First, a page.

Reducing Water Usage and Energy Costs Through Improved Irrigation Management

Final report for ES16-127

Project Type: Professional Development Program
Funds awarded in 2016: $76,656.00
Projected End Date: 03/31/2019
Grant Recipient: Mississippi State University
Region: Southern
State: Mississippi
Principal Investigator:
Curt Lacy
Mississippi State University
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Cooperators

Click linked name(s) to expand
  • Drew Wilson (Educator)
  • Anthony Bland (Educator)
  • Dan Haire (Educator)
  • Jimbo Burkhalter (Educator)
  • Craig Hankins (Educator)
  • Andy Braswell (Educator)
  • Alex Deason (Educator)
  • Preston Aust (Educator)
  • Phillip Vandevere, Jr. (Educator)

Education

Educational approach:

 

In general our team delivers technical assistance in a variety of ways including, but not limited to: 1) assisting producers with collecting the prerequisite data to develop a “Pipe Planner” plan, 2) utilizing the data to develop a “Pipe Planner” plan for individual fields, 3) installing soil moisture sensors on demonstration farms to schedule irrigation initiation and termination, and 4) providing technical assistance to other farmers on irrigation scheduling decisions.

Education & Outreach Initiatives

Improve water use efficiency
Objective:

Reduce irrigation water usage through the adoption of improved management practices

Description:

Over the course of this project, our group utilized on-farm demonstrations, consultations, newsletters, and technical assistance to help producers in the Yazoo-Mississippi River Delta to improve water use efficiency though the use of flow meters, proper use of surge valves, computerized hole-selection for furrow irrigation, and utilizing soil-moisture sensors to initiate and terminate irrigation.

Outcomes and impacts:

Project outcomes and impacts are detaile din the project outcomes section.

Educational & Outreach Activities

325 Consultations
12 On-farm demonstrations
21 Published press articles, newsletters
1 In-service training on Pipe Planner and irrigation initiation and termination utilizing moisture sensors. 2017 National Irrigation Conference, 2 Extension Agents now Certified Agricultural Irrigation Specialists. Moisture Sensor demonstrations to initiate and terminate irrigation on approximately 15 different farms.

Participation Summary

13 Extension
80 Farmers/ranchers

Learning Outcomes

100 Participants gained or increased knowledge, skills and/or attitudes about sustainable agriculture topics, practices, strategies, approaches
20 Ag professionals intend to use knowledge, attitudes, skills and/or awareness learned

Project Outcomes

Project outcomes:

As of December 2018, our team has provided well over 325 irrigation consultations in the Delta Extension Region.  These consultations include assisting with Pipe Planner, conducting flow meter checks, and providing technical assistance on soil moisture probes as well as irrigation initiation and termination decisions.  These consultations have directly impacted over 25,000 acres with agents indicating that producers are largely adopting the practices as quickly as feasible.  Agents further indicate that the knowledge disseminated through this effort could easily have a ten-fold impact in just a few years.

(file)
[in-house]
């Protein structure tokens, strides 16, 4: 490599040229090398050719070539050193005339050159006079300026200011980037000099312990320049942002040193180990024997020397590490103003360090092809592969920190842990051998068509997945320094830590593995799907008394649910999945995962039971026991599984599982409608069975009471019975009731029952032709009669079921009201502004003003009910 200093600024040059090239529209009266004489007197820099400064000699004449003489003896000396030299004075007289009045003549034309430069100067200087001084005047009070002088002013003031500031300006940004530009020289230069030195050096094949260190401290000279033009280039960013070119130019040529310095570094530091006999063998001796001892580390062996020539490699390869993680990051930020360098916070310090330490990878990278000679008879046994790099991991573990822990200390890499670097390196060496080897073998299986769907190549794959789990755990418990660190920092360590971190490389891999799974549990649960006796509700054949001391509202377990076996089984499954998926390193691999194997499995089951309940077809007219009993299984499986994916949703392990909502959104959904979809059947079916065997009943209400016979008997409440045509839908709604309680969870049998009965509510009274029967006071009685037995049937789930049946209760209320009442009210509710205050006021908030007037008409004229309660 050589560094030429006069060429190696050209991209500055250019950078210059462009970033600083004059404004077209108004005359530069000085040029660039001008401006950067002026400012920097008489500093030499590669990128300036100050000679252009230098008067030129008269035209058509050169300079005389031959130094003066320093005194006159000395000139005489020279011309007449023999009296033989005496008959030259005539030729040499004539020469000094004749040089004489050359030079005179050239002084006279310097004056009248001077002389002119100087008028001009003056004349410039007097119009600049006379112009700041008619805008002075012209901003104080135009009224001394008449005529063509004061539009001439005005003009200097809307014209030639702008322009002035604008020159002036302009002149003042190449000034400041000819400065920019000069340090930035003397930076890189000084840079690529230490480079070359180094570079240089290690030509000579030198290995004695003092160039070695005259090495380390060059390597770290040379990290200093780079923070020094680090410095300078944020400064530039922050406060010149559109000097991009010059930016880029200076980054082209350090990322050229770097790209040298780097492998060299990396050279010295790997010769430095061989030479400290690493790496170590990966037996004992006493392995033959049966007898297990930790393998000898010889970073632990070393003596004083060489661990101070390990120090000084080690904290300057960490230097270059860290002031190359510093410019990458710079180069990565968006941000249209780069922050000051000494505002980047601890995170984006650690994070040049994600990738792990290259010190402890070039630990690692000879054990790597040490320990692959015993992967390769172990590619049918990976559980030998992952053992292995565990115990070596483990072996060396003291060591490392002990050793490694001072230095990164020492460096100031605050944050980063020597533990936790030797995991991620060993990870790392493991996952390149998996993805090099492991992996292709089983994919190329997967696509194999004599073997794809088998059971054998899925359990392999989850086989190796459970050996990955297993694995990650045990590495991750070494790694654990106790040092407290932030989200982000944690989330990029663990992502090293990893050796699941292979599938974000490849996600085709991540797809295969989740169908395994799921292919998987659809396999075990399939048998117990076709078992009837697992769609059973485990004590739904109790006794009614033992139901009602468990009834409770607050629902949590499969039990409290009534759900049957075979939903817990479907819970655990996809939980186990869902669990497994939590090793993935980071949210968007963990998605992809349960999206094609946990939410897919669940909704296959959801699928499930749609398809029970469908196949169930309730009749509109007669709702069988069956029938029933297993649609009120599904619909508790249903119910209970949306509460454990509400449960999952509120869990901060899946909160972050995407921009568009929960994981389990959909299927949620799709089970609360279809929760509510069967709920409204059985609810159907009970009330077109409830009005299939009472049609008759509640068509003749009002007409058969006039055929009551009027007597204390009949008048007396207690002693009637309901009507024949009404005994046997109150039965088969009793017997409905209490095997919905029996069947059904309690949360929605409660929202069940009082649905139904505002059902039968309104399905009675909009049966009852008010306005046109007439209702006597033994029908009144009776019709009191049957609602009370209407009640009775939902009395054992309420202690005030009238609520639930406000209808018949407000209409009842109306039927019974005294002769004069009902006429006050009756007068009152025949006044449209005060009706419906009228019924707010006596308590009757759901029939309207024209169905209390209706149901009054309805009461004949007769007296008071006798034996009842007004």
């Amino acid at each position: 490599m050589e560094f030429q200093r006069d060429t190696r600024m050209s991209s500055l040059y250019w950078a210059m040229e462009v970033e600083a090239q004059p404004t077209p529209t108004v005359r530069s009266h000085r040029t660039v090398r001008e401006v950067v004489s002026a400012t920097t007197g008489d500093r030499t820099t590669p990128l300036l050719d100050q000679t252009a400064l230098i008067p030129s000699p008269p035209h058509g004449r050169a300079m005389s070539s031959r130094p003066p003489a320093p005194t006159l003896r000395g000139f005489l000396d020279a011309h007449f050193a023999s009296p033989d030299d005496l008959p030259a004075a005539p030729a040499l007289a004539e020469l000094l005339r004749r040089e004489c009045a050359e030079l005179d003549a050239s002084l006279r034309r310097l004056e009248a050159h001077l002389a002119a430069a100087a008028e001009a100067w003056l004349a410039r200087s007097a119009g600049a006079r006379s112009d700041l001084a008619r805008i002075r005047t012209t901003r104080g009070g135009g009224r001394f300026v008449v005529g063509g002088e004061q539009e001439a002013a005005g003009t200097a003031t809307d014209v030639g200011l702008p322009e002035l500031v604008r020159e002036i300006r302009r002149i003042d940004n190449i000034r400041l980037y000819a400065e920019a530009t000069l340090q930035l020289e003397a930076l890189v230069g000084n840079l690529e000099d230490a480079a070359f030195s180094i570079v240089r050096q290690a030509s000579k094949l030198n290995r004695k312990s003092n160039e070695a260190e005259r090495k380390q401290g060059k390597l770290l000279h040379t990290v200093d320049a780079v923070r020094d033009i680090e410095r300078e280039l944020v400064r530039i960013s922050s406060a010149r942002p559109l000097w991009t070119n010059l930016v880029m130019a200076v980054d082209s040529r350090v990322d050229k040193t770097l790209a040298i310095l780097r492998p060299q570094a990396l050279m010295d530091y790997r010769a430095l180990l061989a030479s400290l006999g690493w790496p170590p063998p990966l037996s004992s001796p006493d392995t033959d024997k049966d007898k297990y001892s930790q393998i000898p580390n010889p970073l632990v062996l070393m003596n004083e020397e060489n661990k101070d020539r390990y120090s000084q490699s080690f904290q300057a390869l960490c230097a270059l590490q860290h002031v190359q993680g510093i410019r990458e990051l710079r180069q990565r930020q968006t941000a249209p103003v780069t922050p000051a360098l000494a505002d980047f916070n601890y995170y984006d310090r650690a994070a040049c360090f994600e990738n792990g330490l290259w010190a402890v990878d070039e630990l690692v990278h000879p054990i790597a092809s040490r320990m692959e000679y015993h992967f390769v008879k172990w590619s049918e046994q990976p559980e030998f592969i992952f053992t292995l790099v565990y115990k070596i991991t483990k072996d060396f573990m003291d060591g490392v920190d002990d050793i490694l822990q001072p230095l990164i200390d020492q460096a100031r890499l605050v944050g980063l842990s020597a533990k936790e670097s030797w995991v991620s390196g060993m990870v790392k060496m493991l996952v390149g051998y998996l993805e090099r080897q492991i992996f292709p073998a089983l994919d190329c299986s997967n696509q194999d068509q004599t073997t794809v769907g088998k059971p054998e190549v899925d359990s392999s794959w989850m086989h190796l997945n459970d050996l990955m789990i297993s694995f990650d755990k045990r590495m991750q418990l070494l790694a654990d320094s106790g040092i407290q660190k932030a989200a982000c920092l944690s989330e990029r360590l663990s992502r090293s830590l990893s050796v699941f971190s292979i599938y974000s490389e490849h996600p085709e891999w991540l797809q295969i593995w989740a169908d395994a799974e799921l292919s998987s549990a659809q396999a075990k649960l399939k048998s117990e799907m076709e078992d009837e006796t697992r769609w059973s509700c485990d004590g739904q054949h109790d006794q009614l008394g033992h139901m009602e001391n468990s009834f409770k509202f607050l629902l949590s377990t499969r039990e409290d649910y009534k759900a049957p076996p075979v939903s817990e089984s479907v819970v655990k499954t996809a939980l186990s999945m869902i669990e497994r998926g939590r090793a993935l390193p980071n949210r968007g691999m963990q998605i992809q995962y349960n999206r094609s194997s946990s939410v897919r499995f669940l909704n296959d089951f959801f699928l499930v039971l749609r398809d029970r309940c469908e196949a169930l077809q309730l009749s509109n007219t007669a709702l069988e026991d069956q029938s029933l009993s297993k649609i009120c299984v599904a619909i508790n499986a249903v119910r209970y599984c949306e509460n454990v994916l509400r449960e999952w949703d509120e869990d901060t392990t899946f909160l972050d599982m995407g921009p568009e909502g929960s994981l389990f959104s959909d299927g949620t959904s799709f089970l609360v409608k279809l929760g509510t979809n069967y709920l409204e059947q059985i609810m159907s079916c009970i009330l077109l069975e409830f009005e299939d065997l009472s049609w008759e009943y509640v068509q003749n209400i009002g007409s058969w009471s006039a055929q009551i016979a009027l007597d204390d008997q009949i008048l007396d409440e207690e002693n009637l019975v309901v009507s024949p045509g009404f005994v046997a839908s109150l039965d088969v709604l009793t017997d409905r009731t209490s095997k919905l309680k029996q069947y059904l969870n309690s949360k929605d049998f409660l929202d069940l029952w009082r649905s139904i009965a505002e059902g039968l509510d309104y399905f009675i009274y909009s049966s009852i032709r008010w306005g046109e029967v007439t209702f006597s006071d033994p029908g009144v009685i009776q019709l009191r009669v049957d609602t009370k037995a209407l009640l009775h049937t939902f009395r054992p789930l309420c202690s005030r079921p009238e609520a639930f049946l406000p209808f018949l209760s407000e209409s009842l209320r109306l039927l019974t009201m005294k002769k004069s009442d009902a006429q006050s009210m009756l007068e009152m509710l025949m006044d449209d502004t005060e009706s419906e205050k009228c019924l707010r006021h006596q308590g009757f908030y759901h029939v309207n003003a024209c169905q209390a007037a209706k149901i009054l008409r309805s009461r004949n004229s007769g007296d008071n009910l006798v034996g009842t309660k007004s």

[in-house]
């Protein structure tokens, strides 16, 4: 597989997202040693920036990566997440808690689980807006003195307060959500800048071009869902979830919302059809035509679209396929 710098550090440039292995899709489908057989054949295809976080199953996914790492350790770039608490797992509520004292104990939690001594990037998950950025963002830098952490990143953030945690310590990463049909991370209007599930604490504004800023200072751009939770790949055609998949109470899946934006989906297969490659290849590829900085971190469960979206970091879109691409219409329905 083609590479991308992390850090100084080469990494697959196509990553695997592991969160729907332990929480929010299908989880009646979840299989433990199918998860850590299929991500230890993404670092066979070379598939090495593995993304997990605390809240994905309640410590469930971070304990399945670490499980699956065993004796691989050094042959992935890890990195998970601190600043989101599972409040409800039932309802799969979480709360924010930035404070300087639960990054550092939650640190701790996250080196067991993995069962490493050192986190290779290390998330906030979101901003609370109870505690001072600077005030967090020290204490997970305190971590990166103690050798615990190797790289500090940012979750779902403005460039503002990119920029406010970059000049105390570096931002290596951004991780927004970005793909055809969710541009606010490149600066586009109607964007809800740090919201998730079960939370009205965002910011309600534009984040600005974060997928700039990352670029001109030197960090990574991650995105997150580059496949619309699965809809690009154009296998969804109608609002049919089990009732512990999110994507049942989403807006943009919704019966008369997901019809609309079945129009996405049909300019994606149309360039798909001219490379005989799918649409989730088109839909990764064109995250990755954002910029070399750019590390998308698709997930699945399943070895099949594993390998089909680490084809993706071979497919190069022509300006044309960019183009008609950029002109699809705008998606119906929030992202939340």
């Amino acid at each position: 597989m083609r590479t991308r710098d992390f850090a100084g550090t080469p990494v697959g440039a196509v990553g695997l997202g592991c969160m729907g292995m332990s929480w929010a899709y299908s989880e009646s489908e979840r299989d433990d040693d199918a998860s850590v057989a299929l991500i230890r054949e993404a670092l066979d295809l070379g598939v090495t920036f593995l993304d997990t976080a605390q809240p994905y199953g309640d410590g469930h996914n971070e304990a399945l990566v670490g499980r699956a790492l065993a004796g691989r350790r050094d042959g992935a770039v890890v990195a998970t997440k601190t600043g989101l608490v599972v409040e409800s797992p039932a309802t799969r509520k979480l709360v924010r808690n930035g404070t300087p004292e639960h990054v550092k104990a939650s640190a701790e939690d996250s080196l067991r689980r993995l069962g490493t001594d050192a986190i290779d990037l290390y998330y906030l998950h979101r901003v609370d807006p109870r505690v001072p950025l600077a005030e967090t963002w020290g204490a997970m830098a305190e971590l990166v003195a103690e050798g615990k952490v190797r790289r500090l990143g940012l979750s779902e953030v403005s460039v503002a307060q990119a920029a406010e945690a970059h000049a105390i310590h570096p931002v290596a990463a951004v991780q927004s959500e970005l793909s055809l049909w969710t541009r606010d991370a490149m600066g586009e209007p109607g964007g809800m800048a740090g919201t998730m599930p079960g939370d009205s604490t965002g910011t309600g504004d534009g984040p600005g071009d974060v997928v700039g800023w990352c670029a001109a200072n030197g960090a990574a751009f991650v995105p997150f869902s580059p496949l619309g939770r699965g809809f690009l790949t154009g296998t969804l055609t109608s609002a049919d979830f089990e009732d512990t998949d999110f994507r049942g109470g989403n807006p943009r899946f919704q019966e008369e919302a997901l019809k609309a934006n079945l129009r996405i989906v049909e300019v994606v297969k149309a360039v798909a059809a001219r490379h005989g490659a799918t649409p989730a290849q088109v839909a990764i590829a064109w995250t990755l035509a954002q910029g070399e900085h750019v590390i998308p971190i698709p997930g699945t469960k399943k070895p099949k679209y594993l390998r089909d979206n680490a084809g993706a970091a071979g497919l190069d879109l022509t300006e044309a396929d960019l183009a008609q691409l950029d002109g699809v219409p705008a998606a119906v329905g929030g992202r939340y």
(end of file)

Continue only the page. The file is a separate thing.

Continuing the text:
1100 Farmers reached through participant's programs
Additional Outcomes:

Below is a narrative from one of our agents that is representative of the educational outcomes associated with this project.

“I have been working with this grower for a number of years in planting cotton variety trials.  This past year I was discussing with him about installing soil moisture sensors.   We decided to install two locations, one on the south and the other on the north side of the fields.  The south side being a sandy type soil with the north being a mixed soil type.  I let him keep the portable meter that I have so he could check the sensors at his convenience.  I went back the next week and he showed me a graph that he had started comparing the sandy type soil with the mixed type soil readings.  He could not believe the results, I think we will have a new producer purchasing soil sensors for his operation this year.  I will be working with other producers this year installing sensors on their operation hopefully having the same positive results that I had with this producer.”

Another of our agents reported that because of the soil moisture demonstrations he has been doing, his farmers have saved multiple irrigation events on several thousand acres.  This has resulted in savings of thousands of dollars in expenses and several hundred millions gallons of water.

 

Recommendations:

The funds provided by this project allowed us to equip Extension Agents with educational demonstration equipment that due to state budgets would not have been otherwise possible.  This equipment has allowed us to conduct multiple demonstrations all over the Mississippi and Yazoo River Delta.  As a result of these demonstrations, more producers are using moisture sensors to initiate and terminate irrigation events.  Also, because of the immediate and very tangible results from the soil moisture meter demonstrations, several agents have used some of their limited discretionary funds from other sources to purchase additional moisture to increase the number of demonstrations.  Finally, the items purchased with these grant funds will continue to be used after this project ends, extending the results of this specific effort far into the future.

Any opinions, findings, conclusions, or recommendations expressed in this publication are those of the author(s) and do not necessarily reflect the view of the U.S. Department of Agriculture or SARE.